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Help!!! I've messed around with Windows NT and Linux on the same hard drive and now my Master Boot Record is messed up beyond repair!!!!!!!!


Have you ever said this??? We have, unfortunately.  One of our hobbies is building computers from spare pieces and parts.  On a recent adventure, we took an almost new 4.3 gig hard drive with Linux installed on it and put it into a new system we were building that we wanted to install Windows NT Workstation 4.0 on, (ok guys, don't get all  in a frazzle, we love Linux and are learning it with great joy, but we still find a use for other proprietary products, even the big M from time to time).  We attepted to reformat and install Windows NT on it.  Big mistake!  NT would not boot properly and was complaining about a corrupted Master Boot record and it was still trying to boot up the LILO from the Linux install.  Not even FDISK/MBR would work. After much searching and impatience, (we wanted the NT box up and running as soon as we could), we resorted to using an older 4.3 gig hard drive from a spare machine that was running Windows 95.  NT installed and ran fine then.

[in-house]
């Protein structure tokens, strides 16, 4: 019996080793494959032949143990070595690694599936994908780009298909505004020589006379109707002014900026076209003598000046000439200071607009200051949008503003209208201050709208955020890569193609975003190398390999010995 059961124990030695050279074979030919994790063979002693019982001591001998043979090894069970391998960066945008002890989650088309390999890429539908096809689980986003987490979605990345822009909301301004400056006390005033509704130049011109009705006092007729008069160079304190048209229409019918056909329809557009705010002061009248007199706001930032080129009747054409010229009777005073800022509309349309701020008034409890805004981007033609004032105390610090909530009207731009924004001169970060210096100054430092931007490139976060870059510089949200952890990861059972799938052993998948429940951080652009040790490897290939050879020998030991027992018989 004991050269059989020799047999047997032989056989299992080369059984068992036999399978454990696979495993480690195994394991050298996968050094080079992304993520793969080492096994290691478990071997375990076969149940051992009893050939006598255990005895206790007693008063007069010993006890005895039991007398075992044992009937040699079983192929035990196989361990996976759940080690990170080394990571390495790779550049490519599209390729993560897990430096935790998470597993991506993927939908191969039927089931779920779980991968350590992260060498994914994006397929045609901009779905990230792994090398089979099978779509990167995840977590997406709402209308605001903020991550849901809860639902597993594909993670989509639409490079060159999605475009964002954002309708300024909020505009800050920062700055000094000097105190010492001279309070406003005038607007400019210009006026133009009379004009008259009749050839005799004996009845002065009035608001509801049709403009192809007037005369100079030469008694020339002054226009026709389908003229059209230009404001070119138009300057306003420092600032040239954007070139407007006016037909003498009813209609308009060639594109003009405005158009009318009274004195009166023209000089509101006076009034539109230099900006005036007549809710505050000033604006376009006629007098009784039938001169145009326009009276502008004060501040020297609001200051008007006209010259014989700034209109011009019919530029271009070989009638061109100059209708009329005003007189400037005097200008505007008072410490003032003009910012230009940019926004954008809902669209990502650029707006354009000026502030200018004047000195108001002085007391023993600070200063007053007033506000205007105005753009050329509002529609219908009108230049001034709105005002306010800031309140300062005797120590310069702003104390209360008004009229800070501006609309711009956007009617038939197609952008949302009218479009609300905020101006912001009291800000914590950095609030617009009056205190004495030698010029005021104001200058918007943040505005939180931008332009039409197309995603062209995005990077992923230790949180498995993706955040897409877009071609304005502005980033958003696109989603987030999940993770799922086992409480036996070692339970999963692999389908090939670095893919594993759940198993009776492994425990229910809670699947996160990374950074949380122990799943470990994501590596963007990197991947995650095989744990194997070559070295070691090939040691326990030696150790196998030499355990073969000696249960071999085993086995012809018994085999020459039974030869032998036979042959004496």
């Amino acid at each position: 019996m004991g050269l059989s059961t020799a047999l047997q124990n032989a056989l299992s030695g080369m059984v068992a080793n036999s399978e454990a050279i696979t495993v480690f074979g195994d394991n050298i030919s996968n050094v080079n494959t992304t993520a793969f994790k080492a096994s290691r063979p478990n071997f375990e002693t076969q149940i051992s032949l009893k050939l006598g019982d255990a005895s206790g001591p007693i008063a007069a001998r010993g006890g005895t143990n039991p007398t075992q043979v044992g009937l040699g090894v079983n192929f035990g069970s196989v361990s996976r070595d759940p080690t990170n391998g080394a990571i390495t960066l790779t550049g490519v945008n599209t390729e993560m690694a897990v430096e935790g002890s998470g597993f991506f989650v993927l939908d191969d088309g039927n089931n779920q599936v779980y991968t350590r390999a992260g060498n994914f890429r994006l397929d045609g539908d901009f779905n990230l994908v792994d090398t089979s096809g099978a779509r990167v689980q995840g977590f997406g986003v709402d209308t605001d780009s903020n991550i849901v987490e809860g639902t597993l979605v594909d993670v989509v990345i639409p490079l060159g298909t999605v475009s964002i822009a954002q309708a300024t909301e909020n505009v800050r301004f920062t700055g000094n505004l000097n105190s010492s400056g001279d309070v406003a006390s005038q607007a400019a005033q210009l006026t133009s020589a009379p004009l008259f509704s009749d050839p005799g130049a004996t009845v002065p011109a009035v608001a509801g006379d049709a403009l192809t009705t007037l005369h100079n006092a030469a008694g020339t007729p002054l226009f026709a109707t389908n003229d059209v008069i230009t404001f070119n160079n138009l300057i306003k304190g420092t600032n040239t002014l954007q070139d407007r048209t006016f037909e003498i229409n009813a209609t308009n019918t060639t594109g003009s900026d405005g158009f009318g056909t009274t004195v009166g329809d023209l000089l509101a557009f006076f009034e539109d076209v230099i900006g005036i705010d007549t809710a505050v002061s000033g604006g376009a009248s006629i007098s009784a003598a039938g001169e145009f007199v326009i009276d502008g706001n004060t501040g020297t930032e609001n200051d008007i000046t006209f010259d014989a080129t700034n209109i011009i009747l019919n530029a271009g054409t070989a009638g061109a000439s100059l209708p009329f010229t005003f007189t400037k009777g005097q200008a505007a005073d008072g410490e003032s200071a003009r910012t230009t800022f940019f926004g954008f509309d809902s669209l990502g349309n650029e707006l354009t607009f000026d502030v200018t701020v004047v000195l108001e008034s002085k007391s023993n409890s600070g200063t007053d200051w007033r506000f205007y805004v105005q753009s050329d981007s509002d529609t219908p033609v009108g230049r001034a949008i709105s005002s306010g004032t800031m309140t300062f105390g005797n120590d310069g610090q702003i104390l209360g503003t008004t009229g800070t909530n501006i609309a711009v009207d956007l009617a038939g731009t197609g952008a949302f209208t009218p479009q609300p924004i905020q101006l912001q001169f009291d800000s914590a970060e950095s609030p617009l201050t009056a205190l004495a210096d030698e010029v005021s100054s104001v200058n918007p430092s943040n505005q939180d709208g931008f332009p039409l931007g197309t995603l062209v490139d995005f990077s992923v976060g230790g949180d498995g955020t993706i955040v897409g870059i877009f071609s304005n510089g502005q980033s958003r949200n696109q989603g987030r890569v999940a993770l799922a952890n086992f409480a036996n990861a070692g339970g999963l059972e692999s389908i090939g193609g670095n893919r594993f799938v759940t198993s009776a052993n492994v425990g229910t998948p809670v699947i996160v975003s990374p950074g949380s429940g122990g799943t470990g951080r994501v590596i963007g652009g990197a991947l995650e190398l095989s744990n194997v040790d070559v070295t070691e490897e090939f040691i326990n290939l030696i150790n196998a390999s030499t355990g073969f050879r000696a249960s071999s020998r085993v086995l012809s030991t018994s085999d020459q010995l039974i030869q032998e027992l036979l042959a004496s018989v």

We then decided to put the almost new 4.3 gig hard drive back into the Linux box we had taken it from and tried a clean re-install of Linux.  To our surprise it would not boot up without the boot disk and still complained of a corrupted Master boot record. We once again tried the FDISK/MBR to no avail.  After much wailing and gnashing of teeth, (and frantic messages to the Basic Linux Training list), we found a solution to our problem.  It isn't pretty and you need to back up any files you want to keep before you do it, but it does work to clean out the MBR.   It is a debug script to clear the partition sector of the hard drive including the nasty first sector that FDISK doesn't always get squeeky clean.  You can find the DEBUG file on most Windows or DOS recovery disks.  Insert the recover disk into the computer and reboot.  When the A:\> prompt comes up type in DEBUG and then follow the script. Click on the link to Micro Firmware for the debug script.  Once you have done this, reboot you system and do a clean re-install of Linux.  It worked for us and I hope it will work for you.

 

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